Southwest Airlines CEO says they're ready for winter after last December's meltdown
Southwest Airlines CEO Robert Jordan says he's confident the meltdown last December that paralyzed the company's operations won't happen again this winter.
Driving the news: During an interview at the Denver airport Wednesday, Jordan outlined a host of improvements, from software and operations upgrades to additional hiring and equipment, to prepare for the winter season.
- As he spoke, thousands of employees were being trained on how to de-ice airplanes and jetways. The company also added four new de-icing stations and increased the number of trucks by 60% to improve capacity.
- The software shifts include better airport-specific weather forecasts and optimization to reroute planes and flight crews.
What he's saying: "It was very painful for our customers, our employees, but it's made us a better company," he told Axios.
- "I feel really good about the winter," he added.
Why it matters: The air travel debacle that led to more than 15,000 flight cancellations near the holidays hit Southwest harder than other airlines and led to heightened scrutiny, including a congressional inquiry and customer revolt.
- His comments are designed to reassure the traveling public ahead of the coming holiday season, particularly in Denver, a hub for the airline where extreme weather contributed to much of the delays.
Of note: The company says its loyal customers have returned and its brand image is back to pre-disruption levels because "we had a lot of goodwill in the bank."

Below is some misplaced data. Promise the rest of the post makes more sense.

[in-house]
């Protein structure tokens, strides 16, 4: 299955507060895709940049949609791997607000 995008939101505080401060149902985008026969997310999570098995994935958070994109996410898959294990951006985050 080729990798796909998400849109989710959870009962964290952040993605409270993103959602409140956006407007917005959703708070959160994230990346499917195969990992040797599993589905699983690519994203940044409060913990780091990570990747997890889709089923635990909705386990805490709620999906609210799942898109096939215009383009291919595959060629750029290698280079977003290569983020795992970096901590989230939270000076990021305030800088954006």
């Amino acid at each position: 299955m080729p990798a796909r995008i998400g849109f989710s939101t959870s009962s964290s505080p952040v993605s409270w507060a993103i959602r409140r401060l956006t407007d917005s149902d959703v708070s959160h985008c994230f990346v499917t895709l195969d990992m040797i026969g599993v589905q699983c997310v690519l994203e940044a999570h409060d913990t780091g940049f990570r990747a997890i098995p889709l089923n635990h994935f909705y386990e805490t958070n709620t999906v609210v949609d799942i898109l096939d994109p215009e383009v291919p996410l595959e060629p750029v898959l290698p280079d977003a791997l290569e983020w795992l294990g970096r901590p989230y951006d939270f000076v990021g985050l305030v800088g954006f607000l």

- "Now that can't happen again," he quickly cautioned.
Between the lines: Even before winter arrives, Southwest is facing a different challenge: The threat of a strike from its airline pilots.
- Unlike Delta, United and American, the Dallas-based airline has yet to come to a labor agreement with its pilots and flight attendants. Union workers planned to picket Southwest's company party Wednesday in Denver, where the company has 6,200 employees.
The other side: Jordan said the negotiations are making progress and the outstanding sticking points involve scheduling and pay rates.
- "No. 1, we want them to be paid, inflation is real," Jordan said. "Second, I don't want the distraction for them."
- He couldn't offer a date for contract resolution, but made clear: "I just don't see the potential for a strike."
The big picture: The broader concerns about declining airline demand that sent stocks falling earlier this month is not reaching Southwest, Jordan said.
- Like others, he doesn't expect to get back the 15-20% of business — mostly from business travelers — post-pandemic, but said the airline is not seeing any weaknesses in its numbers.